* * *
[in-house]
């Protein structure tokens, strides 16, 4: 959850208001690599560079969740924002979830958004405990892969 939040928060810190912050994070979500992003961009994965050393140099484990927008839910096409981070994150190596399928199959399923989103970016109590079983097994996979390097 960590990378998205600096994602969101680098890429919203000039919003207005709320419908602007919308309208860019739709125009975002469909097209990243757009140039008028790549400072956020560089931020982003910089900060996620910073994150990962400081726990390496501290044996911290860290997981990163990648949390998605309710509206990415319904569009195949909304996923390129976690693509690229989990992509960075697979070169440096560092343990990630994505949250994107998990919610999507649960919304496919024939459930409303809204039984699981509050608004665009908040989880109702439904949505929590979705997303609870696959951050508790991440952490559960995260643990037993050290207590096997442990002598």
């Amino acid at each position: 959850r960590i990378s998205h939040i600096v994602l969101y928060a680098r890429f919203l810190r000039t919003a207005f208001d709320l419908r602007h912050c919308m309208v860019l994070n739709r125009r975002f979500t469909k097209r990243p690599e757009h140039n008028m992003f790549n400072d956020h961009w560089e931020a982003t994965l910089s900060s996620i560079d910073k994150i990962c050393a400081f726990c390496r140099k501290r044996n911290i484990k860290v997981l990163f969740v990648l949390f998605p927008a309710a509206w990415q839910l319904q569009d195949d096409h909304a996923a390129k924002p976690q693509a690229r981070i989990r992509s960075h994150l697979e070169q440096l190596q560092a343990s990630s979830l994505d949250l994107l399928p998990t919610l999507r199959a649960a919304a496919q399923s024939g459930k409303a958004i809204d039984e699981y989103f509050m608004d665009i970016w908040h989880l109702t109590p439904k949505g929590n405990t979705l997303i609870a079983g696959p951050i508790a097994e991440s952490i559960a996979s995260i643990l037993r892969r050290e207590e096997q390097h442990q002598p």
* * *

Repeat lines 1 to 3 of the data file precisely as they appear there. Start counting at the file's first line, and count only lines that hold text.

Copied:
[in-house]
């Protein structure tokens, strides 16, 4: 959850208001690599560079969740924002979830958004405990892969 939040928060810190912050994070979500992003961009994965050393140099484990927008839910096409981070994150190596399928199959399923989103970016109590079983097994996979390097 960590990378998205600096994602969101680098890429919203000039919003207005709320419908602007919308309208860019739709125009975002469909097209990243757009140039008028790549400072956020560089931020982003910089900060996620910073994150990962400081726990390496501290044996911290860290997981990163990648949390998605309710509206990415319904569009195949909304996923390129976690693509690229989990992509960075697979070169440096560092343990990630994505949250994107998990919610999507649960919304496919024939459930409303809204039984699981509050608004665009908040989880109702439904949505929590979705997303609870696959951050508790991440952490559960995260643990037993050290207590096997442990002598």
């Amino acid at each position: 959850r960590i990378s998205h939040i600096v994602l969101y928060a680098r890429f919203l810190r000039t919003a207005f208001d709320l419908r602007h912050c919308m309208v860019l994070n739709r125009r975002f979500t469909k097209r990243p690599e757009h140039n008028m992003f790549n400072d956020h961009w560089e931020a982003t994965l910089s900060s996620i560079d910073k994150i990962c050393a400081f726990c390496r140099k501290r044996n911290i484990k860290v997981l990163f969740v990648l949390f998605p927008a309710a509206w990415q839910l319904q569009d195949d096409h909304a996923a390129k924002p976690q693509a690229r981070i989990r992509s960075h994150l697979e070169q440096l190596q560092a343990s990630s979830l994505d949250l994107l399928p998990t919610l999507r199959a649960a919304a496919q399923s024939g459930k409303a958004i809204d039984e699981y989103f509050m608004d665009i970016w908040h989880l109702t109590p439904k949505g929590n405990t979705l997303i609870a079983g696959p951050i508790a097994e991440s952490i559960a996979s995260i643990l037993r892969r050290e207590e096997q390097h442990q002598p």